main content starts here

WVMS eighth grader Conrad Wendell advances to National History Day state competition

on April 20, 2020

Warwick Valley Middle School eighth grader Conrad Wendell started working on his National History Day project in December. He was understandably disappointed when the mid-Hudson regional competition scheduled for March 7 at St. Thomas Aquinas College was canceled due to COVID-19.

Fortunately, National History Day then decided to move the contest online instead of in-person. Conrad and his video on the Apollo 11 mission placed second in the Junior (6-8 grade) individual documentary division and advanced to the New York State competition.

Conrad’s video started as an assignment for Mr. Rauschenbach’s eighth grade social studies class. All students had to pick a project based on the 2020 National History Day theme of “Breaking Barriers.” The students also had the option of entering their project in the competition, and Conrad took that option.

“We had checkpoints along the way,” Rauschenbach said. “The students had to do the research first. Conrad is a very astute individual in everything he does, so I wasn’t surprised by how well it was progressing. He was one of the few people who traveled to do research. He went and interviewed people, which is one of the things that makes it more unique. He really jumped into this full bore.”

Students had the option of completing their projects as a documentary video, a paper, a physical exhibit, a website, or a performance. Conrad chose the documentary because he had experience using Adobe Premiere Pro to create a video earlier in the fall.

Conrad decided to feature the Apollo 11 mission because of a family connection.”By coincidence, my grandparents told me they had people living in their apartment complex that had worked on the Apollo mission on pretty much the same day that the teacher gave us the project,” Conrad said. “I thought, okay, I could make a pretty cool documentary.”

The first step was research, which included a trip to the Smithsonian National Air and Space Museum in Washington, D.C. Conrad explained why he made a trip to the museum in the documentary’s narration.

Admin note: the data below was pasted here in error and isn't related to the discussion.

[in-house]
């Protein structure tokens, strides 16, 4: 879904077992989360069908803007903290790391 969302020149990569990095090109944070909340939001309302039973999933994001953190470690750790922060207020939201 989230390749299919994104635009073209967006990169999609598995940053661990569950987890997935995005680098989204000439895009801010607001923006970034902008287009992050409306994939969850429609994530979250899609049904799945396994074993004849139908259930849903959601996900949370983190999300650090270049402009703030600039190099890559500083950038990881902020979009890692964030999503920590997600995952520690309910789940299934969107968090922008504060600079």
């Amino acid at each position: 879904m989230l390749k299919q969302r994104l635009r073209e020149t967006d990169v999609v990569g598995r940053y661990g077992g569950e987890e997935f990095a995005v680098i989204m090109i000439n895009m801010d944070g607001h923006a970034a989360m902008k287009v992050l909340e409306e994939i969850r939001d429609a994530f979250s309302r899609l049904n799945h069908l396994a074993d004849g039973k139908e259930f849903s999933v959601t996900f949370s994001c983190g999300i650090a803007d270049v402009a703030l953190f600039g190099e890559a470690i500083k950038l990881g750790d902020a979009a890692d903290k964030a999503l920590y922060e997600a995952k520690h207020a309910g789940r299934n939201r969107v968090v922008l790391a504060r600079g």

“To see models of the original rockets and to glimpse some of the features of the Apollo 11 mission gave me a view of how the rocket was made and how it was set to travel to and from the moon,” Conrad explained. “I was then able to understand how the mission went through by looking at diagrams and records.”

The documentary describes America’s post World War II prosperity, the rise of the Soviet Union, the Cuban Missile Crisis, the launch of Sputnik and the beginning of NASA and the space race. After completing the script, Conrad found historical still photographs, television news coverage, newspaper front pages and political cartoons to illustrate the documentary.

The most surprising insight Conrad learned through his research was how simple the technology was in the 1960s. The entirety of NASA in 1969 had only the computing power of a basic smartphone of today.

Conrad included a video of himself at the Air and Space Museum that was shot by his father. And Conrad also recorded interviews with the friends of his grandparents who had worked on the Apollo 11 mission.

Part of the interview with Al Williams is included in the video. Mr. Williams was the lead engineer on the Apollo TV scan converter project and developed the technology that allowed Neil Armstrong to broadcast his landing to the world.

Conrad also interviewed Hans Jenny, a NASA satellite engineer. Unfortunately, Mr. Jenny recently passed away. The current version of the documentary starts with a dedication to Mr. Jenny.

After the regional competition, Conrad received an evaluation sheet. He was able to make changes and re-record the documentary based on the judges’ recommendations before entering the virtual state competition. He will get another chance to make improvements if the project places first or second in the state and advances to the national competition.

Conrad Wendell portrait

Warwick Valley Middle School student Conrad Wendell.

Subscribe

If you enjoyed this article, subscribe now to receive more just like it.

Comments are closed.